ladies and gentlemen,
Other Bundeswehr missions, as we have seen today, are perhaps more the focus of public interest. I am now speaking about a motion which we are introducing in this House because Germany has a vital interest in stabilizing Bosnia and Herzegovina, a country on our doorstep. The German Government supports Bosnia and Herzegovina on its journey to become a peaceful, democratic state based on the rule of law, a state which is itself able to guarantee the freedom and security of its people and which is on a course towards integration into European and Euro-Atlantic structures. Self-sustaining structures for the whole country remain our goal. The European Union and the international community are committed to this goal and, what is more, let me underscore, in political, military and civilian terms. The security situation in the region can be regarded as generally quiet and stable. That shows how much we have achieved. Once more, the men and women of the Bundeswehr who are engaged in responsible service on the ground have earned our gratitude.
The domestic policy situation remains fragile. That is also why we went to conduct this debate and take a decision this week. The parties with their ethnic-driven agendas are blocking further reform and preventing the state as a whole from functioning. The fragile balance of power between the three ethnic groups – Bosniacs, Serbs and Croats – remains the defining topic in the political debate. In the light of this domestic policy situation, the aim of ALTHEA remains to maintain a safe and protected environment, particularly with a view to the forthcoming elections. Furthermore, the mission supports the High Representative with his full powers.
On behalf of the Federal Government I do not just want to ask for approval for the continued involvement of German armed forces in the EU-led Operation ALTHEA and at NATO headquarters in Sarajevo. I also want to point out that the United Nations Security Council authorized a twelve-month continuation of ALTHEA for its member states in its resolution of 18 November 2009. As we are currently dealing with a generally stable security situation on the ground, the ceiling for German involvement can be reduced from 2400 to 900 soldiers. Let me be quite clear: The aim of all our military operations is to make ourselves superfluous. And if we are heading in the right direction here then I think that is something positive for the entire German Bundestag.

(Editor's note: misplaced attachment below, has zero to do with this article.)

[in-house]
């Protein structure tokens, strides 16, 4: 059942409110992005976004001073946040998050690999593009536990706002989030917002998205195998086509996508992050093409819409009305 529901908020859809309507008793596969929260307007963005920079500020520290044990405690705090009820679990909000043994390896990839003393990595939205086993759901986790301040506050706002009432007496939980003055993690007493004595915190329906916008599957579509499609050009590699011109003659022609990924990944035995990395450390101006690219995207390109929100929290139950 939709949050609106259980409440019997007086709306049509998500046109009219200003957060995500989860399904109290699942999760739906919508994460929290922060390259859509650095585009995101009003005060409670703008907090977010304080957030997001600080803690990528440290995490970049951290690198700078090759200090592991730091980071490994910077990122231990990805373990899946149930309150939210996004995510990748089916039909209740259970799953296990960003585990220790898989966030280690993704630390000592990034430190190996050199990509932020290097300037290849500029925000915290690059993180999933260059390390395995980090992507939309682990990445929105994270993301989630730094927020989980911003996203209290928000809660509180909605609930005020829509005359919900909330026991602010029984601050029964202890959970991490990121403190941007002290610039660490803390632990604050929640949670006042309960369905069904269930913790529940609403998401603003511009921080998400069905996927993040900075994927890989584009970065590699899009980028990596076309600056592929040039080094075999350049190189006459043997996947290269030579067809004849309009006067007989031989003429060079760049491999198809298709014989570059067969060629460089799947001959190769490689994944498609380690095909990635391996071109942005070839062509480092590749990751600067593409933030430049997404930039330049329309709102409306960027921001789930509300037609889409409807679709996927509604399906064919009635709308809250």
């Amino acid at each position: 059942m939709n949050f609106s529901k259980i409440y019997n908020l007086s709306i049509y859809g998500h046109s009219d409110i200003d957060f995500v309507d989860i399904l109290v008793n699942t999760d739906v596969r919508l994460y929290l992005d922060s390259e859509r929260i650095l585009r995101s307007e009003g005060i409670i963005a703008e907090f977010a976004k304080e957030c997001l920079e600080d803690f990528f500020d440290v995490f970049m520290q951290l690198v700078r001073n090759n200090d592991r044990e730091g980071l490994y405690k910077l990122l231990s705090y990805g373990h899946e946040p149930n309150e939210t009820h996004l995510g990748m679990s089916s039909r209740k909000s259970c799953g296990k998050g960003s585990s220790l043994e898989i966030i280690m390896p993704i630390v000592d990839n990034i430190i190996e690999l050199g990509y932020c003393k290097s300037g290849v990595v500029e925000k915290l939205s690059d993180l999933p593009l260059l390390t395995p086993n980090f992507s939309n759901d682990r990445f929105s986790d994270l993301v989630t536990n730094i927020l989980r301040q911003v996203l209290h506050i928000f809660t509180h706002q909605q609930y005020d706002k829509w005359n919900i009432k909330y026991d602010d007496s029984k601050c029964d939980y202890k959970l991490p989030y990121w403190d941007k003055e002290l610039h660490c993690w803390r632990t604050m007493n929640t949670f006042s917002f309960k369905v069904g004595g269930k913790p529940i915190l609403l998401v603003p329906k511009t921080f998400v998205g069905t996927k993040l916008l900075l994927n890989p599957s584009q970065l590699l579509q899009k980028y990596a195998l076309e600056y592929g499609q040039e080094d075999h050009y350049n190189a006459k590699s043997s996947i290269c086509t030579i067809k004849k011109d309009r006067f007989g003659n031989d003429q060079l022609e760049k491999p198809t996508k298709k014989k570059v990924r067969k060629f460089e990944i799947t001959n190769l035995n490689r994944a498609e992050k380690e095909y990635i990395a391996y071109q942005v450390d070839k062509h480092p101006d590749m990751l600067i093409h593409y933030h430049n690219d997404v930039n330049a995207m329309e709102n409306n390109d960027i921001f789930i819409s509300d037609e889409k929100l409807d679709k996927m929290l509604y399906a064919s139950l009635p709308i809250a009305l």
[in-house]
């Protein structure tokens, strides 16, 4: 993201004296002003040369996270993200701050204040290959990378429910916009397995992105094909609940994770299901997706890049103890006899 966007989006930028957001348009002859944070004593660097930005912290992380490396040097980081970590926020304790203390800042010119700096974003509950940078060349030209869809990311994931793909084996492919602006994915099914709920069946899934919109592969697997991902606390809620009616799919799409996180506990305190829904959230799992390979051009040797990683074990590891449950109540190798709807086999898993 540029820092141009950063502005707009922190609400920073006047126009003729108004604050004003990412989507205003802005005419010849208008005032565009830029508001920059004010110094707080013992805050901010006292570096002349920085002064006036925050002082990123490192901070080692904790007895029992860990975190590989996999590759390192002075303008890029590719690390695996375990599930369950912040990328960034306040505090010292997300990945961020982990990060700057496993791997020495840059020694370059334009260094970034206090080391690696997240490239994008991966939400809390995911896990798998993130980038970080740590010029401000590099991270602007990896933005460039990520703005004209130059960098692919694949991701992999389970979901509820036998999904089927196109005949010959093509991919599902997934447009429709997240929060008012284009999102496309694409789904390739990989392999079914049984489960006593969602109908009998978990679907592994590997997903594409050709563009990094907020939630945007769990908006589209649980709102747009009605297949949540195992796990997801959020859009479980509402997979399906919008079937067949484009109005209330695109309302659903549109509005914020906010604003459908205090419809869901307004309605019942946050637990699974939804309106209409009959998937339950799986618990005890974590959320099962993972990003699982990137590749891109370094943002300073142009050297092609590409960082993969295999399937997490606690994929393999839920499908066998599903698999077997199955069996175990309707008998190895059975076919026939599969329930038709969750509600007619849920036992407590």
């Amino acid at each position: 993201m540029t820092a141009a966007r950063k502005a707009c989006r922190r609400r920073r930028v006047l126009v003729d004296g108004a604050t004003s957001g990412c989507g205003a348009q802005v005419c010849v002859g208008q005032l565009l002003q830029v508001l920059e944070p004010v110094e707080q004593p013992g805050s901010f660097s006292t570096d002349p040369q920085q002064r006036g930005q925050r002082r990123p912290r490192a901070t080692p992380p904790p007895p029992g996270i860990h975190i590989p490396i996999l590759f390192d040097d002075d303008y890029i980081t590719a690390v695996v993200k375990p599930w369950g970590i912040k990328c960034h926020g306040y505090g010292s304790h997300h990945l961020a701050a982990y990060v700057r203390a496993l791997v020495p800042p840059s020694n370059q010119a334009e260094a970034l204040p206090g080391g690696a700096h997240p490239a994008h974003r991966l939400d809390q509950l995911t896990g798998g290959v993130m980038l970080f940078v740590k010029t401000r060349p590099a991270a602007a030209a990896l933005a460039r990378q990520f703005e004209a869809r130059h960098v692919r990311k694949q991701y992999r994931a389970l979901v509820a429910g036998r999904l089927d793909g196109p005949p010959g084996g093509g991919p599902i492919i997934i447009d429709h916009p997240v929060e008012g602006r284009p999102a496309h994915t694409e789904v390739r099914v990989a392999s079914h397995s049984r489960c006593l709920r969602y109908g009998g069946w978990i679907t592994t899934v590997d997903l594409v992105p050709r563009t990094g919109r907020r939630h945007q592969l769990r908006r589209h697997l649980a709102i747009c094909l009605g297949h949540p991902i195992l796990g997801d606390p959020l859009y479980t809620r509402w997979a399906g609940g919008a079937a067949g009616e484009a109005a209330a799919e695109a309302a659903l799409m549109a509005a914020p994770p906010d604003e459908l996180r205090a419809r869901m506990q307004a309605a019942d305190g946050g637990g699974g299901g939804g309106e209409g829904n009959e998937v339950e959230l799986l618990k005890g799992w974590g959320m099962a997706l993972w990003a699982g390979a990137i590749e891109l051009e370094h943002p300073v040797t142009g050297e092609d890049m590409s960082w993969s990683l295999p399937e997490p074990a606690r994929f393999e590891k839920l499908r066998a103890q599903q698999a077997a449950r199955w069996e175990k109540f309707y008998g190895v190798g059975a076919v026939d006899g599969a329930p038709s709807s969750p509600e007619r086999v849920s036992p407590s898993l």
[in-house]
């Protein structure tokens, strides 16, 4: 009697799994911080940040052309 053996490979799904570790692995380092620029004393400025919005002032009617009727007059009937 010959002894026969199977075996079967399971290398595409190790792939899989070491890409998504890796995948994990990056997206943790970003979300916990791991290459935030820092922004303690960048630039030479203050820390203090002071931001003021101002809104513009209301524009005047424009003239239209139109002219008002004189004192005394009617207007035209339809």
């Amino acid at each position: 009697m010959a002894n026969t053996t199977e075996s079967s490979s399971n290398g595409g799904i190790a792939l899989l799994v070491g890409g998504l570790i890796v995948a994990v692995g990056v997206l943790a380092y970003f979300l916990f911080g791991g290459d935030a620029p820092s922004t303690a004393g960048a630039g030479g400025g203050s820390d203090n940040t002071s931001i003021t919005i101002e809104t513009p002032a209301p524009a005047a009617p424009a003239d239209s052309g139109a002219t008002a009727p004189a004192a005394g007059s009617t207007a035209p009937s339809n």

The military alone is no solution. You all know that. I don’t need to tell anyone here that. The country urgently needs reform. There was a conference last weekend in Berlin and I met various colleagues for talks in the run-up. Respect and confidentiality are key to such talks so I do not want to report on everything that was said – also by us. I have no doubt that everyone here can accept that. The talks that have been conducted by the Swedish Presidency of the EU and by the United States of America since October are very much welcomed by the German Government. It actually goes without saying that we regret the lack of breakthrough – as we always mention in talks.
The development of Bosnia and Herzegovina of course remains first and foremost the task of the leaders in the country. Let there be no doubt: after discussions both at the NATO Foreign Ministers Meeting in Brussels and at the General Affairs and External Relations Council and because we as Germans, represented by myself, have committed to do so, the German Government will continue to make clear in its talks that there cannot be further steps towards the EU and NATO until the necessary reforms in the country are tackled with determination. The German Government sees an inextricable link here.
It is also clear that we want to open the way for steps in the right direction. To make this possible, I ask for approval for the continuation of the involvement of German armed forces in ALTHEA. That is why I am speaking in favour of this motion.
Thank you very much.